Saturday, 21 March 2015

Happy Equinox!

My memory is that the 21st of March is regarded as the Equinox;  Linguistically, that is the day when day and night are equal in length.  However it seems to not be quite right as according to one website sun rise is 0707 while sunset is 0714.  According to that site the closest to equal is 24 March with only 1 minute difference.  The entry in Wikipedia defines equinox as being when the sun is at zenith over the Equator and discusses a bunch of reasons why this doesn't exactly match the equal length idea.

Whatever: I am disinclined to let facts get in the way of a good(?) story and will assume that 21 March is the date of the equinox.  That being the case I have just been outside to try to get a photo of the sunrise at 0707 but we are behind a small ridge so it isn't here yet.  (The smell of woodsmoke from habitat reduction burns was clearly here.  Hopefully all national parks and nature reserves will soon have been incinerated to the satisfaction of the fire services and the smell will go away.)

Growing up in the UK this date also marked the start of Autumn.  In Australia the season officially starts on 1 March and my initial analysis of my weather data at a monthly level supported the idea of March being in Autumn for Carwoola.  In his most interesting book about seasons "Sprinter and Sprummer" Timothy Entwhistle puts the end of Summer as 31 March.  As March 2015 has had several maxima above 30oC it would fit my definition of Summer so I am probably in agreement with Tim.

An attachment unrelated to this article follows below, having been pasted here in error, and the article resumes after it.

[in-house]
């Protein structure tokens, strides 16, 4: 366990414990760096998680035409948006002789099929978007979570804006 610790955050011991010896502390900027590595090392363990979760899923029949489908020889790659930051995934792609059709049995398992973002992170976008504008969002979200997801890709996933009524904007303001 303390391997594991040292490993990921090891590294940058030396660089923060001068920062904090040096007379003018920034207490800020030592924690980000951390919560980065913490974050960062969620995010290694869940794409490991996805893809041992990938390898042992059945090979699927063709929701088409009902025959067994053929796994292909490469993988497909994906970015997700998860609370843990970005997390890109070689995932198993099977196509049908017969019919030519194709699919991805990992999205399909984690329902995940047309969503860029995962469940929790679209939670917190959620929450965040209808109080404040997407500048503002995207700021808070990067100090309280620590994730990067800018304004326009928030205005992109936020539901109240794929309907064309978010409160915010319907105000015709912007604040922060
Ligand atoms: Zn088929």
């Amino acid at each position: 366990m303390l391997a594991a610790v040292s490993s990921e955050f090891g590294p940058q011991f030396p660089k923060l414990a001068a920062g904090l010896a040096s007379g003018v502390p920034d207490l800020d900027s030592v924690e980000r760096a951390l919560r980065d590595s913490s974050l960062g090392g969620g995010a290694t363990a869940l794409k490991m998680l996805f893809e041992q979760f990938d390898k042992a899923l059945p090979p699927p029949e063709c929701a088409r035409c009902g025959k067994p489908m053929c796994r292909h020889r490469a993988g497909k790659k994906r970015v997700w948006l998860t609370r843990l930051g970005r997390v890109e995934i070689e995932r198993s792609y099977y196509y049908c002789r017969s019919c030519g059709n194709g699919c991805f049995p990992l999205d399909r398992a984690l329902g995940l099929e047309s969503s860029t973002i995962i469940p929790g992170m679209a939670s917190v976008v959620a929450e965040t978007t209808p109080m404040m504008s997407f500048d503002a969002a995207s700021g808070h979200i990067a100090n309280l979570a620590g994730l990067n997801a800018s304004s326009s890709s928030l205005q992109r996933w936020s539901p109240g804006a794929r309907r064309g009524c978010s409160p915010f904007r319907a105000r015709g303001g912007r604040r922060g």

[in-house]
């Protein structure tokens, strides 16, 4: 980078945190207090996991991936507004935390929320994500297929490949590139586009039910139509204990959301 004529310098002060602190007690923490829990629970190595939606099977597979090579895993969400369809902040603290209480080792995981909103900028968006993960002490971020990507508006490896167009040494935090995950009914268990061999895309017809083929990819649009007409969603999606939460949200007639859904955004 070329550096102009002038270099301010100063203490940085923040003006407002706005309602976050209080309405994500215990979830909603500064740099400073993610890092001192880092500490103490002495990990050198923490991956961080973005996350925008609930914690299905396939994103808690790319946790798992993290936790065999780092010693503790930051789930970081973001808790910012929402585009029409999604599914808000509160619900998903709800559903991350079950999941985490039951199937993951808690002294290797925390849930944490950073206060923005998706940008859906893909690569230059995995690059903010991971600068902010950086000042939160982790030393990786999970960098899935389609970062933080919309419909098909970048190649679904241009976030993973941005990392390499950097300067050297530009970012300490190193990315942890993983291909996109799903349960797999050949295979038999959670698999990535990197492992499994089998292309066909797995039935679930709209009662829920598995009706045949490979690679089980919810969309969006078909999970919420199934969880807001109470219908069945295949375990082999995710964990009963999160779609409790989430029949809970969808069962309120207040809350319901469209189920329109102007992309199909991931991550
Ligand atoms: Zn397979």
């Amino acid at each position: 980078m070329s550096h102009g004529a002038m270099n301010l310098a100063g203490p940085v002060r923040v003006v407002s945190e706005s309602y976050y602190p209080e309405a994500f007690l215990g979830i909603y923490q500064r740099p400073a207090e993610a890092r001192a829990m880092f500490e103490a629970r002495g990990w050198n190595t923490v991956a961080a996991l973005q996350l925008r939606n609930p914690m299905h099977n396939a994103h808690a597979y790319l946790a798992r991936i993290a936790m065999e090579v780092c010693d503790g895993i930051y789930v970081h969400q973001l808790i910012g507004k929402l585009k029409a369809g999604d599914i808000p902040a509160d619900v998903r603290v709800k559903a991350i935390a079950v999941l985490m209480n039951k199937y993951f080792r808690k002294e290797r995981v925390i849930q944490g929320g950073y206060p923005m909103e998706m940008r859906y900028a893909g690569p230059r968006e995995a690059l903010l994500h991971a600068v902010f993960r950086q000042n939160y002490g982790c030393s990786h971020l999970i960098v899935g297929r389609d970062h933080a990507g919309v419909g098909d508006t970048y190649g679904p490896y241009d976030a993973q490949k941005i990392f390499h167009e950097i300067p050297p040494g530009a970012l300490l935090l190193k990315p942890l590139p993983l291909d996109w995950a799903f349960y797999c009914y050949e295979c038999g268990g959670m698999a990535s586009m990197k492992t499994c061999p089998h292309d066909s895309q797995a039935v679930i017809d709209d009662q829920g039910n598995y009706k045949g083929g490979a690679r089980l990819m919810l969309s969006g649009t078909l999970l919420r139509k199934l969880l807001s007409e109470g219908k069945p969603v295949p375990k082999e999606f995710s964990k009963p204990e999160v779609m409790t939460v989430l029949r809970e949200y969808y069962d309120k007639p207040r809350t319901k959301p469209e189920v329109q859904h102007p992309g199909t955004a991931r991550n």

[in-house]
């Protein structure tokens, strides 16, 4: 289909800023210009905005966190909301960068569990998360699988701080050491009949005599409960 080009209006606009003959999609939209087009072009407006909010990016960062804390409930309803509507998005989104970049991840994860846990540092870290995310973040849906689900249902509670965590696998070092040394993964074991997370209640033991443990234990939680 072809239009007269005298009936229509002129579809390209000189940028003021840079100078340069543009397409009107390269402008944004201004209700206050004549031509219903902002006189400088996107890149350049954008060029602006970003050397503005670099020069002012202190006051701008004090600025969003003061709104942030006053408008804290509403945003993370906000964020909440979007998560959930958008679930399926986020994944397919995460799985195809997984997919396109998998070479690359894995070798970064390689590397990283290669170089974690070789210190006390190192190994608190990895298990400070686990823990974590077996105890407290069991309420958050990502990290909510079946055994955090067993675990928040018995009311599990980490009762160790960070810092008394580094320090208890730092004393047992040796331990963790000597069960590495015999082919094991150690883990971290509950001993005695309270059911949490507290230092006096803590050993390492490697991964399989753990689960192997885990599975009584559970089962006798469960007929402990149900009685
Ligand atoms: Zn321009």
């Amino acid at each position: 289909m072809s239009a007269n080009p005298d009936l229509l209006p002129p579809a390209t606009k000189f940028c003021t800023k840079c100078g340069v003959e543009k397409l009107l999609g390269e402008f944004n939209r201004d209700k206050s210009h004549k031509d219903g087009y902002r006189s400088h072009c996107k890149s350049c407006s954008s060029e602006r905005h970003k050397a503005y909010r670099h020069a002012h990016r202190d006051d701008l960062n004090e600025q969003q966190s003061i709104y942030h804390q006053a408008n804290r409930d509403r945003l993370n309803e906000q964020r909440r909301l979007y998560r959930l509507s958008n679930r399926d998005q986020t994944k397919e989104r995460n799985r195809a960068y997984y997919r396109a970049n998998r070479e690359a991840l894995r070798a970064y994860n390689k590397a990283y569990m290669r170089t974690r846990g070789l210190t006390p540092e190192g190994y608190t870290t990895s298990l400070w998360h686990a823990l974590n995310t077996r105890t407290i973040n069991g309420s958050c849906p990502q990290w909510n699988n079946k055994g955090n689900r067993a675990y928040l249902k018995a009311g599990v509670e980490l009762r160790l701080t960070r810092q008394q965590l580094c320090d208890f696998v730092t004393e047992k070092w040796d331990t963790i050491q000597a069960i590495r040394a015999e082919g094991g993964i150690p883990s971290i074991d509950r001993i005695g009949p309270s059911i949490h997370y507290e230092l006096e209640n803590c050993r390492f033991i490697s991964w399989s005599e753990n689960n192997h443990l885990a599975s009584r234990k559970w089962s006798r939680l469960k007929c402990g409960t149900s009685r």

Tim Entwhistle is a botanist so most of his examples are about plants.  With my basic interest being birds I find some support for the end of March from looking at that month being close to the end of migrant departure time as shown by this chart.
The orange squares represent the 'typical' last month in which species are seen in the area, and there are few left after March.

With regard to this March, most of the species expected in March are still around together with at least 1 Bronze-Cuckoo which might have been expected to have moved on.  The Noisy Friarbirds are beginning to appear in larger parties and the Tree Martins are forming large flocks.
So it is pretty business as usual.

No comments: